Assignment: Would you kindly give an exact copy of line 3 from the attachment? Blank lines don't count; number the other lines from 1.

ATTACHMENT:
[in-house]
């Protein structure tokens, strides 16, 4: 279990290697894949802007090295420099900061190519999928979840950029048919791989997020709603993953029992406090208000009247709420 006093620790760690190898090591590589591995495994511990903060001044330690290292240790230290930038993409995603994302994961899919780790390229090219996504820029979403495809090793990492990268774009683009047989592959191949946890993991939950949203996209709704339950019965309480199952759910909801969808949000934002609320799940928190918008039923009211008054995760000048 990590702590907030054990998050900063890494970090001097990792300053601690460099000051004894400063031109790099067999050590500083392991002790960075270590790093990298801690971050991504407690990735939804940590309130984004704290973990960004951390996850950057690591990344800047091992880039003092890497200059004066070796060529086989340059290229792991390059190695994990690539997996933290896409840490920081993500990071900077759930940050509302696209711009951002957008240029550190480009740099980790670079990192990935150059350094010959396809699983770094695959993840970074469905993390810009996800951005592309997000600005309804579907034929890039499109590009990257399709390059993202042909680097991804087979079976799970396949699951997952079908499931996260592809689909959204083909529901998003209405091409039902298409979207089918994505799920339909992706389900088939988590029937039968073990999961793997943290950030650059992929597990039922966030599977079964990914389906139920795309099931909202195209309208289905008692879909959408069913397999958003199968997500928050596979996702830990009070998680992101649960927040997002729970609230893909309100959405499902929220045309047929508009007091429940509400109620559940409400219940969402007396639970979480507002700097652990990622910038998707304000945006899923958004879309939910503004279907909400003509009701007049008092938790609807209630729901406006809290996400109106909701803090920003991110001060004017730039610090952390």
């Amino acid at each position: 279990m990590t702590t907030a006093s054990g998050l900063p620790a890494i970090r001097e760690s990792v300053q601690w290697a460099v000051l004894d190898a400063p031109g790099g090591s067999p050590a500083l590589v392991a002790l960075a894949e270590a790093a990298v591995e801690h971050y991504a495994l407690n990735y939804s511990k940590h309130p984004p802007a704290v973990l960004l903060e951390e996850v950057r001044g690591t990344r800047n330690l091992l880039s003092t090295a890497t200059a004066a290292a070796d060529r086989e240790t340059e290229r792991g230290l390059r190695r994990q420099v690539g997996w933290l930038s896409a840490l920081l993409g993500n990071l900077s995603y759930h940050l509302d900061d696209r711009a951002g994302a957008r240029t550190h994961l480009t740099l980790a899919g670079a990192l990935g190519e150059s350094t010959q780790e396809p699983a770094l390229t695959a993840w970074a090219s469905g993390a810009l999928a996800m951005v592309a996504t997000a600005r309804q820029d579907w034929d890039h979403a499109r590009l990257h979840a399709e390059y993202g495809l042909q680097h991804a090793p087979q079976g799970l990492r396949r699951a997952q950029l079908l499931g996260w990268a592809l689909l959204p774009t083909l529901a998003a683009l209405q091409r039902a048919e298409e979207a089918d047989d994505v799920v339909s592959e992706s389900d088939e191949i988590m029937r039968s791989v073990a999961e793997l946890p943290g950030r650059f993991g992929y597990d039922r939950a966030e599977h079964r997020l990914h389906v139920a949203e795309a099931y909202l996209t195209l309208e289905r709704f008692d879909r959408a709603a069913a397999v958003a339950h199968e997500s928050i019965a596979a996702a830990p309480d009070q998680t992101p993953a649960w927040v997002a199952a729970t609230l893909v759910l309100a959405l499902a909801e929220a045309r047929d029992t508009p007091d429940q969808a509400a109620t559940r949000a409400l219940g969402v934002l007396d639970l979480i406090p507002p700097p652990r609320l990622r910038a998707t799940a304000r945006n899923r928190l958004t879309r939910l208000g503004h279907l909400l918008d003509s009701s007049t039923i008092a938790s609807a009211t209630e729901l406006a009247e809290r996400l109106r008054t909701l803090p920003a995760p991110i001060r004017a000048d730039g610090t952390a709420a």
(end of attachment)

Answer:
């Amino acid at each position: 279990m990590t702590t907030a006093s054990g998050l900063p620790a890494i970090r001097e760690s990792v300053q601690w290697a460099v000051l004894d190898a400063p031109g790099g090591s067999p050590a500083l590589v392991a002790l960075a894949e270590a790093a990298v591995e801690h971050y991504a495994l407690n990735y939804s511990k940590h309130p984004p802007a704290v973990l960004l903060e951390e996850v950057r001044g690591t990344r800047n330690l091992l880039s003092t090295a890497t200059a004066a290292a070796d060529r086989e240790t340059e290229r792991g230290l390059r190695r994990q420099v690539g997996w933290l930038s896409a840490l920081l993409g993500n990071l900077s995603y759930h940050l509302d900061d696209r711009a951002g994302a957008r240029t550190h994961l480009t740099l980790a899919g670079a990192l990935g190519e150059s350094t010959q780790e396809p699983a770094l390229t695959a993840w970074a090219s469905g993390a810009l999928a996800m951005v592309a996504t997000a600005r309804q820029d579907w034929d890039h979403a499109r590009l990257h979840a399709e390059y993202g495809l042909q680097h991804a090793p087979q079976g799970l990492r396949r699951a997952q950029l079908l499931g996260w990268a592809l689909l959204p774009t083909l529901a998003a683009l209405q091409r039902a048919e298409e979207a089918d047989d994505v799920v339909s592959e992706s389900d088939e191949i988590m029937r039968s791989v073990a999961e793997l946890p943290g950030r650059f993991g992929y597990d039922r939950a966030e599977h079964r997020l990914h389906v139920a949203e795309a099931y909202l996209t195209l309208e289905r709704f008692d879909r959408a709603a069913a397999v958003a339950h199968e997500s928050i019965a596979a996702a830990p309480d009070q998680t992101p993953a649960w927040v997002a199952a729970t609230l893909v759910l309100a959405l499902a909801e929220a045309r047929d029992t508009p007091d429940q969808a509400a109620t559940r949000a409400l219940g969402v934002l007396d639970l979480i406090p507002p700097p652990r609320l990622r910038a998707t799940a304000r945006n899923r928190l958004t879309r939910l208000g503004h279907l909400l918008d003509s009701s007049t039923i008092a938790s609807a009211t209630e729901l406006a009247e809290r996400l109106r008054t909701l803090p920003a995760p991110i001060r004017a000048d730039g610090t952390a709420a």